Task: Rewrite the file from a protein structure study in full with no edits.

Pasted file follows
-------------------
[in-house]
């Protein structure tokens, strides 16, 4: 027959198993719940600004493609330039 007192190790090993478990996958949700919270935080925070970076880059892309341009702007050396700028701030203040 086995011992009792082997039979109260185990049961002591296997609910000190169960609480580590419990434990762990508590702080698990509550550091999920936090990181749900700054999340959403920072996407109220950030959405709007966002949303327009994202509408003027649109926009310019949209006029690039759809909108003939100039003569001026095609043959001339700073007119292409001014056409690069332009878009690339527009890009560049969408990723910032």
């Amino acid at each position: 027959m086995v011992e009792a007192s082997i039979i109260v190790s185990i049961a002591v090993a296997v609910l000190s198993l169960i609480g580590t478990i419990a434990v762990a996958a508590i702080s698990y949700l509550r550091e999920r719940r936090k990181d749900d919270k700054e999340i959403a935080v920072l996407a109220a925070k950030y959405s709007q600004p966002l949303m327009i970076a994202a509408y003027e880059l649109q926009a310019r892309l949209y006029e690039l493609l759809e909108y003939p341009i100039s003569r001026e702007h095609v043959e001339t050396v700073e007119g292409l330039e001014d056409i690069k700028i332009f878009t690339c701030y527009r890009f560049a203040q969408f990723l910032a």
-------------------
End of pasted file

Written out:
[in-house]
């Protein structure tokens, strides 16, 4: 027959198993719940600004493609330039 007192190790090993478990996958949700919270935080925070970076880059892309341009702007050396700028701030203040 086995011992009792082997039979109260185990049961002591296997609910000190169960609480580590419990434990762990508590702080698990509550550091999920936090990181749900700054999340959403920072996407109220950030959405709007966002949303327009994202509408003027649109926009310019949209006029690039759809909108003939100039003569001026095609043959001339700073007119292409001014056409690069332009878009690339527009890009560049969408990723910032």
């Amino acid at each position: 027959m086995v011992e009792a007192s082997i039979i109260v190790s185990i049961a002591v090993a296997v609910l000190s198993l169960i609480g580590t478990i419990a434990v762990a996958a508590i702080s698990y949700l509550r550091e999920r719940r936090k990181d749900d919270k700054e999340i959403a935080v920072l996407a109220a925070k950030y959405s709007q600004p966002l949303m327009i970076a994202a509408y003027e880059l649109q926009a310019r892309l949209y006029e690039l493609l759809e909108y003939p341009i100039s003569r001026e702007h095609v043959e001339t050396v700073e007119g292409l330039e001014d056409i690069k700028i332009f878009t690339c701030y527009r890009f560049a203040q969408f990723l910032a």